The State of README Standards
Publish Date2019-09-18

Old But Not Wise

README files have been around since the 70's. Github and NPM have fueled a widespread adoption of the README file. While almost every project now contains a README file, these files are inconsistent in terms of quality and content.

Standards On The Rise

Within the Open Source community, especially within the Web/Frontend projects, there have been multiple efforts to standardize README files. These efforts each are small, and fragmented. This is mostly due to contention between maintainers (see this github issue 🌶️).

Speculation

There is a lot of value in a standard format. The Conventional Commit / Commitizen projects are a testament to this.

Most of the existing efforts, none are poised to accomplish this:

  • makeareadme - more of a greatest hits page than a standard
  • awesome-readme - not stringent or formulaic in its choices for quality README files
  • common-readme / [art-of-readme] - only supports new projects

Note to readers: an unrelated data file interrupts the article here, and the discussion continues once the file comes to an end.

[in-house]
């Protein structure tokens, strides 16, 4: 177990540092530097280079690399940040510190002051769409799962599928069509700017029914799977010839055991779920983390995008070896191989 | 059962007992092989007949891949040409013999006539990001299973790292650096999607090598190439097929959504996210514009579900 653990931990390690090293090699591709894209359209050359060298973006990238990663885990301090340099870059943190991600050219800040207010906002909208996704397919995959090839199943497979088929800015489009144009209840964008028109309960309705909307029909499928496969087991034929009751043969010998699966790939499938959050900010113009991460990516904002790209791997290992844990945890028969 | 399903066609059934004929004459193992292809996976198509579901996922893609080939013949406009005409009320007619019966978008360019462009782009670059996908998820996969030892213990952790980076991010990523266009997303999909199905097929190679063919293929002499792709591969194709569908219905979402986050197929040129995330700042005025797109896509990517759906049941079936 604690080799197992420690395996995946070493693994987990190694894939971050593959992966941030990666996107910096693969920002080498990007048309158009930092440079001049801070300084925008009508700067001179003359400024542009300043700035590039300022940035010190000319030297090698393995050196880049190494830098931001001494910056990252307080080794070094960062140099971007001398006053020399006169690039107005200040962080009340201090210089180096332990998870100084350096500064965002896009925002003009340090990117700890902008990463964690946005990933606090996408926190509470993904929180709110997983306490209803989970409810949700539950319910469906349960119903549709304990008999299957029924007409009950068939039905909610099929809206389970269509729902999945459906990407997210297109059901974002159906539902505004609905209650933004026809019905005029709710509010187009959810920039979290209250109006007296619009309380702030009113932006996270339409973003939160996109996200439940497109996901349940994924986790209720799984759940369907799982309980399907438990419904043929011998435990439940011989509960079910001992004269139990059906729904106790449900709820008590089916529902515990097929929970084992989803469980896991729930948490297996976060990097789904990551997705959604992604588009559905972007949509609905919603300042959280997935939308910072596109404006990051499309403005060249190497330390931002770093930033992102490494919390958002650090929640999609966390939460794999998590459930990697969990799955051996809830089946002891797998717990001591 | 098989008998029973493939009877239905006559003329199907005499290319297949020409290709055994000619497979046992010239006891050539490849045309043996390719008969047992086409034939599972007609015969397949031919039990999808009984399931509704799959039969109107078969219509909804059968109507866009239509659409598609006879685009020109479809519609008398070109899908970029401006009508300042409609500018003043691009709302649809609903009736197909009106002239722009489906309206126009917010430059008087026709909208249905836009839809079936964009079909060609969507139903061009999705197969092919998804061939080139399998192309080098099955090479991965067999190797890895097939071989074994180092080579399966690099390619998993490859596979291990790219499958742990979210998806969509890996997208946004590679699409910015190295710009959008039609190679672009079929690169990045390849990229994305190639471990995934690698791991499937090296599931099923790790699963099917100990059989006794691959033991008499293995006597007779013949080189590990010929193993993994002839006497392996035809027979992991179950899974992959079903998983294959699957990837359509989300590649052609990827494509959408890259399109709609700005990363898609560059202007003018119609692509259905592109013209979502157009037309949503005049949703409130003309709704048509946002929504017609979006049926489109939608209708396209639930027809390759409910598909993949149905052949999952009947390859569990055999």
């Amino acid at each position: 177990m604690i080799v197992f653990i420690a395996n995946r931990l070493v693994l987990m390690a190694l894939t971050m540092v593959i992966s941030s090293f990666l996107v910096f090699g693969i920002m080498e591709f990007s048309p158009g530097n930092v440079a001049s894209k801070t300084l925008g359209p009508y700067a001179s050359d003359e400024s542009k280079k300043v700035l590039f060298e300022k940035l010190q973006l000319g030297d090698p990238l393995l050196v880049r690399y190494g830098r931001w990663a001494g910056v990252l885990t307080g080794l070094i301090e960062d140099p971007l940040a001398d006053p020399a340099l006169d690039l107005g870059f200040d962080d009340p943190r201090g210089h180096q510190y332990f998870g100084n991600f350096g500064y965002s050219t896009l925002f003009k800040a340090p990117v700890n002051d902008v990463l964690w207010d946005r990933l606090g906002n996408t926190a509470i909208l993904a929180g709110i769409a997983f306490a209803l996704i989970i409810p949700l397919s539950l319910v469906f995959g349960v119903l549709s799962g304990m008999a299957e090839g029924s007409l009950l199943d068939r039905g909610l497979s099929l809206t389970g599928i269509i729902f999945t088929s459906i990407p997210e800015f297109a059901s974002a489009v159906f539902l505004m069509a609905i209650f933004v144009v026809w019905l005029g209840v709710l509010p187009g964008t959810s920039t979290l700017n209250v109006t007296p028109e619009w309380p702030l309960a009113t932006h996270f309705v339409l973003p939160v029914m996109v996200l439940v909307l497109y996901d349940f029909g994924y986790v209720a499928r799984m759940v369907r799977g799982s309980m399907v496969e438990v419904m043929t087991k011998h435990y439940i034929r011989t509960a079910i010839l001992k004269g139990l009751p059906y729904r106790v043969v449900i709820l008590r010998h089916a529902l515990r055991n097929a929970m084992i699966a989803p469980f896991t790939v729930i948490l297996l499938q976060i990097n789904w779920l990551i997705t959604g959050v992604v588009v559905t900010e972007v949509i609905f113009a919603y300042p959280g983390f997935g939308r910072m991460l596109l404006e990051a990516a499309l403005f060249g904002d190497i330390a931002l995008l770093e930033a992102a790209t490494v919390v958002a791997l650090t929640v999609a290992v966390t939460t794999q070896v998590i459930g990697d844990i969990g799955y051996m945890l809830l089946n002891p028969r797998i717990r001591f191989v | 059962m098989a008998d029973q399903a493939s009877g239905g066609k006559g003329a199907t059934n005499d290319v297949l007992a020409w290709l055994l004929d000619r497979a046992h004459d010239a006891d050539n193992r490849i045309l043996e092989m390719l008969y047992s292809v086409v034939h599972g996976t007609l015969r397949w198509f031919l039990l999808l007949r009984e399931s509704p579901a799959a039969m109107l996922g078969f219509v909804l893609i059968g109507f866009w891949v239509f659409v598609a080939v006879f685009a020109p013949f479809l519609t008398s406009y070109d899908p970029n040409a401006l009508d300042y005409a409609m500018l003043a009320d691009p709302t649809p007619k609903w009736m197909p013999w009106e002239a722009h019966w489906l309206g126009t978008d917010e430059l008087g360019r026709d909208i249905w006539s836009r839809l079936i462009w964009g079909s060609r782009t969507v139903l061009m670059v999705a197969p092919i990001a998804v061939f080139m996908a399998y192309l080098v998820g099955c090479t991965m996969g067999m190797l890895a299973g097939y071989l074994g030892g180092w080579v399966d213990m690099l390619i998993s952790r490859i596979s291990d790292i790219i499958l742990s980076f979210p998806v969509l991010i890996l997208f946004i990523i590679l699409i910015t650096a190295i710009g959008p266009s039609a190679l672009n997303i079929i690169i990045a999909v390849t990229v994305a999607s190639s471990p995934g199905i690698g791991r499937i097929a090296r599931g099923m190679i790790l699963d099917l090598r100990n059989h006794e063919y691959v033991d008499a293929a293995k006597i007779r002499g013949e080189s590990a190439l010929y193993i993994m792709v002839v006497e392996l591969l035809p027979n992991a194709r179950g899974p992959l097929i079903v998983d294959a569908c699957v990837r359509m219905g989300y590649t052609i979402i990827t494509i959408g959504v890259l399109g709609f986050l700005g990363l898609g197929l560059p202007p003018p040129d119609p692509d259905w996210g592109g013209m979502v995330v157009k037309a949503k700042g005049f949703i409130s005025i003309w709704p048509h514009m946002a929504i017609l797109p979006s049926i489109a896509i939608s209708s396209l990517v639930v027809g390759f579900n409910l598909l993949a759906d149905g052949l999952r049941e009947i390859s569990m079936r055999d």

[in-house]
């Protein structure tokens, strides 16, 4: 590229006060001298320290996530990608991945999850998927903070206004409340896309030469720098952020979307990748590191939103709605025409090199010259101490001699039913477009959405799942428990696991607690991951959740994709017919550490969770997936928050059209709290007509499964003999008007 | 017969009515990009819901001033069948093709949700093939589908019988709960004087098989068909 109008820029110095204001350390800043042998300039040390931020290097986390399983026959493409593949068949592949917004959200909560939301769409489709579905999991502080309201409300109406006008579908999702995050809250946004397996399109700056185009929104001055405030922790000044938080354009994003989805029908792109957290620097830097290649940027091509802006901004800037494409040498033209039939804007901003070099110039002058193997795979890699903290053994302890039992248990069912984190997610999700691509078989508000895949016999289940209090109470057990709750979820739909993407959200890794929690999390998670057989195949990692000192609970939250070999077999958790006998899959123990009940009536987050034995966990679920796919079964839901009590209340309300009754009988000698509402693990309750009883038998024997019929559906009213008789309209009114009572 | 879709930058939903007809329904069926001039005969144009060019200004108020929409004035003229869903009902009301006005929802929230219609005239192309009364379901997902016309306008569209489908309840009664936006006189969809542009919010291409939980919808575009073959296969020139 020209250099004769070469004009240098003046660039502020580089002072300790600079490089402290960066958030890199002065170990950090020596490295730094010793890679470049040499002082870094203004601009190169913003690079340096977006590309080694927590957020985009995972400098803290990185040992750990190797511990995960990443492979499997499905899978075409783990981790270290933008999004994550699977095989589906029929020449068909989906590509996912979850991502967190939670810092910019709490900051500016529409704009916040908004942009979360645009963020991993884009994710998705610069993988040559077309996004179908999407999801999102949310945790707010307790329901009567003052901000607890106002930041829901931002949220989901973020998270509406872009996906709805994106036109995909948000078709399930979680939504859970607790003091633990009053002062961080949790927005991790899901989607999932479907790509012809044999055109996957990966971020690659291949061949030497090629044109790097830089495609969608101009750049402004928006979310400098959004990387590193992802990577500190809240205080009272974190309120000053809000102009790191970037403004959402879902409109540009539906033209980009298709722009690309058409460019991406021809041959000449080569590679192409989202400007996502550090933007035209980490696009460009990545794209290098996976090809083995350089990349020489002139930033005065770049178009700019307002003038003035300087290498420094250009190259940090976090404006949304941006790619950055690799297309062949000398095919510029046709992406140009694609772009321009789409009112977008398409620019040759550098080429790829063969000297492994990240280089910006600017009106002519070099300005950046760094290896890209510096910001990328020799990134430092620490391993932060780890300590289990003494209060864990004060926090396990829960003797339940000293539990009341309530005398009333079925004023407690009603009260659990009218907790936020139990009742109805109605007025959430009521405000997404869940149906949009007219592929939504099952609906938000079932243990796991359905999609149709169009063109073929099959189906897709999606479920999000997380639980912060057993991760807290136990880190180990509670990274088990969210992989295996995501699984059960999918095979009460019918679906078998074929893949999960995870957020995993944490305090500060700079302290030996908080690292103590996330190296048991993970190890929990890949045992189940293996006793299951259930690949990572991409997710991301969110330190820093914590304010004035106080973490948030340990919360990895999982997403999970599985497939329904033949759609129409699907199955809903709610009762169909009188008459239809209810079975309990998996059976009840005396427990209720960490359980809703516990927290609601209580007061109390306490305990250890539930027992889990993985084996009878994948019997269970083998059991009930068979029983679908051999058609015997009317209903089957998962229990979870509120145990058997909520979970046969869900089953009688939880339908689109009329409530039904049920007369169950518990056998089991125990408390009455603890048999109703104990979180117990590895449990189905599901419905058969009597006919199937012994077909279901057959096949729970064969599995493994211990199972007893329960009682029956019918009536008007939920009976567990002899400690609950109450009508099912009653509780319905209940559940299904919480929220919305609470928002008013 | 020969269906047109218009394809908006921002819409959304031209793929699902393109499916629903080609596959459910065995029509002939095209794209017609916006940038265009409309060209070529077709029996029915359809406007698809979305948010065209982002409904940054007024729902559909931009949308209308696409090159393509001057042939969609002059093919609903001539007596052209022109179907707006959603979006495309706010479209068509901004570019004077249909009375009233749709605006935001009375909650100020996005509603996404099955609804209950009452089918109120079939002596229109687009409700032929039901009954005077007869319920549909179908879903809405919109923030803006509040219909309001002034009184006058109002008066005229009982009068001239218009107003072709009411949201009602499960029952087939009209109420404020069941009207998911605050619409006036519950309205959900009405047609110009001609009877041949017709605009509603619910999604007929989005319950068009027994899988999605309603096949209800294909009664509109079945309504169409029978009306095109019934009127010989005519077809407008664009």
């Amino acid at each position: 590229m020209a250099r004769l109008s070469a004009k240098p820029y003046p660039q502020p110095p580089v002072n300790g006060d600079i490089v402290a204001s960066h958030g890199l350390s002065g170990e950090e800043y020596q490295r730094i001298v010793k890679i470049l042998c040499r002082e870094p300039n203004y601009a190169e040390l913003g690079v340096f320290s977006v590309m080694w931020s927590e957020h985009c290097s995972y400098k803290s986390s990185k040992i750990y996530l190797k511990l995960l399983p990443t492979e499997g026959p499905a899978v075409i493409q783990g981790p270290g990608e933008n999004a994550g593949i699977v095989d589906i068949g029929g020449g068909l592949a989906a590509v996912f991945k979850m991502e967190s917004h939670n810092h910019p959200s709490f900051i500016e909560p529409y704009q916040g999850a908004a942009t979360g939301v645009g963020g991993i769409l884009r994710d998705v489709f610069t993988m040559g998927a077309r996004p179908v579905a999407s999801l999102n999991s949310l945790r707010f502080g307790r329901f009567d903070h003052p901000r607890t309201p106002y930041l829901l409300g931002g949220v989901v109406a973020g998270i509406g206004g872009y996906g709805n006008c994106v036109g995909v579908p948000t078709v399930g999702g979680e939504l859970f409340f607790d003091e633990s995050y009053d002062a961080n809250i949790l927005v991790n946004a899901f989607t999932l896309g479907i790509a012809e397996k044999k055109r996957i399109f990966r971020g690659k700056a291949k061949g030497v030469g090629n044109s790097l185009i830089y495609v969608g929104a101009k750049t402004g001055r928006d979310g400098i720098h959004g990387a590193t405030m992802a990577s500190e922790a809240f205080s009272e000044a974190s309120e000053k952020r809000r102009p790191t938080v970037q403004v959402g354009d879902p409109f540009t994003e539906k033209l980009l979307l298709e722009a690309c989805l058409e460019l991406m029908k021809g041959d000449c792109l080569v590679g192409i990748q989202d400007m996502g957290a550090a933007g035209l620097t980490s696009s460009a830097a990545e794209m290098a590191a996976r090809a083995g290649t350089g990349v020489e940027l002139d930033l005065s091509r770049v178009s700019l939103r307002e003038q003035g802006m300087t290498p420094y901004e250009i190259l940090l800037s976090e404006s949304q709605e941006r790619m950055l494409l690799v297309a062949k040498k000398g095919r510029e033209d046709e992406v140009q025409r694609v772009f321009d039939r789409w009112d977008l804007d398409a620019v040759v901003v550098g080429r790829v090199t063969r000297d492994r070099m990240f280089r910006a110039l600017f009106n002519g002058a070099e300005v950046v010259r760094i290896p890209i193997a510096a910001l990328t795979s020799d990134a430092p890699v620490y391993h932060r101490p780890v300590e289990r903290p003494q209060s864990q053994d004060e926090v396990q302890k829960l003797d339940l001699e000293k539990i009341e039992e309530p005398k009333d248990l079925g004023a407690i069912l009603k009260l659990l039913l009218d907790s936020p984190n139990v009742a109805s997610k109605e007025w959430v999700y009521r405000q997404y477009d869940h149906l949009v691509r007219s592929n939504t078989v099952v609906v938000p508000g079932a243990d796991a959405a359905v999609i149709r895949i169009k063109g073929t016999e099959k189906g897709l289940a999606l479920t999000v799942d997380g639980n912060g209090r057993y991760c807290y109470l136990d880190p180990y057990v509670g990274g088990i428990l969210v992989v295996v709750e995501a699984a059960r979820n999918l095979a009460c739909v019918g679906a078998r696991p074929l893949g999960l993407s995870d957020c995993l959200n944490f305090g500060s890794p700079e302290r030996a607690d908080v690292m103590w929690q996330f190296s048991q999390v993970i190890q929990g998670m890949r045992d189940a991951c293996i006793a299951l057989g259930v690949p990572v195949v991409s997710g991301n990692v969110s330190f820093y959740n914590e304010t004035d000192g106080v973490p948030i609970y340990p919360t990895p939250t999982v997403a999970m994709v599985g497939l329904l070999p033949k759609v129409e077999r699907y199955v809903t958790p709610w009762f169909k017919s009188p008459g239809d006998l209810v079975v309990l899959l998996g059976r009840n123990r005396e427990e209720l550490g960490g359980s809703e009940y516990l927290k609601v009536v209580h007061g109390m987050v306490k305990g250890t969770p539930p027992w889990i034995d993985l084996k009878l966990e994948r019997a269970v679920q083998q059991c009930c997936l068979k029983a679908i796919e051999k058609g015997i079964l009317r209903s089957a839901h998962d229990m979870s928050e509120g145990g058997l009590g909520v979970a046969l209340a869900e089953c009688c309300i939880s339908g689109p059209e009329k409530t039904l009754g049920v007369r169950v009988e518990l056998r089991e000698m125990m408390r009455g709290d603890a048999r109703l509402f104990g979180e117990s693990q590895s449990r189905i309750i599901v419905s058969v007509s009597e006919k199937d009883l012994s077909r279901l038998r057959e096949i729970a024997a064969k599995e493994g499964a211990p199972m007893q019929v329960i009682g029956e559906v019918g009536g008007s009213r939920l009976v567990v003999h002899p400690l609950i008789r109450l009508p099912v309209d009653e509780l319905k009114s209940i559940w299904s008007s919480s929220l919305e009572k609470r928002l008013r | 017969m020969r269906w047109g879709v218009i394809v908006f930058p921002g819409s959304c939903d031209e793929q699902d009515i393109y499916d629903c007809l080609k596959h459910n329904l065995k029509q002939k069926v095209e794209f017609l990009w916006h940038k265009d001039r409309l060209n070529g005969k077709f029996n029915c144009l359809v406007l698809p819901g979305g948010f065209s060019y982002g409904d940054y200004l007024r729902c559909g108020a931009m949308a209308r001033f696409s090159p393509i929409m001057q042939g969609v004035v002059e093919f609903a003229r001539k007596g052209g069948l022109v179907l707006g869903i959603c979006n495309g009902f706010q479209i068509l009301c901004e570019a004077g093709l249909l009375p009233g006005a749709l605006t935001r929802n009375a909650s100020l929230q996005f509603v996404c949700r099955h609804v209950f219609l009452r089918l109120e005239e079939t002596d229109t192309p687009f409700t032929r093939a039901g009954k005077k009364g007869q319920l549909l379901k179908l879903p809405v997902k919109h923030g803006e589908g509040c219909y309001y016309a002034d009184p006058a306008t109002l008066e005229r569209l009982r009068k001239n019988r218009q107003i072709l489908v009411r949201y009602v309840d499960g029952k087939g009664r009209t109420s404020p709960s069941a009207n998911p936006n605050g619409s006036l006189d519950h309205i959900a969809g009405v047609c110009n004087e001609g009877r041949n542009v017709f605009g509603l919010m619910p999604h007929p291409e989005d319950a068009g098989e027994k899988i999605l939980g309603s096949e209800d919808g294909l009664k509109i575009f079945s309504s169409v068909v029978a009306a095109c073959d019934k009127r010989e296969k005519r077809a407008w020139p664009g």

While standard-readme is basically just one persons opinion, I do believe the ideas are generic and sensible enough to grow into a viable standard.

Internal Usage

One major problem with the standardization efforts is the focus on libraries (specifically open source libraries). The standard is missing some key elements that an internal README would contain, mainly:

  1. Testing
  2. Deployment

There are some open source projects which resemble an internal project rather than a reusable library. Here is how a few of those match up to the standard:

[standard-readme-spec] react-docs typescript
Title reactjs.org TypeScript
Banner X X
Badges X (gitter, build, azure, npm, download count)
Short Description YES X
Long Description X YES
Table of Contents X X
Security X X
Background X X
Install Getting Started Installing
Usage X Usage
Extra Sections X X
API X X
Maintainers X X
Thanks X X
Contributing Contributing Contribute
X X Documentation
X Translation X
X Troubleshooting X
License License X
X X Roadmap

Conclusion

standard-readme, is not mature enough to do things like lint a README, and has some strange sections (License is required, and Security is a top level category???) However, it has potential to grow into an actual standard a'la Conventional Commit. If not standard-readme, I am fairly certain it will be a new project, and not a currently available alternative project.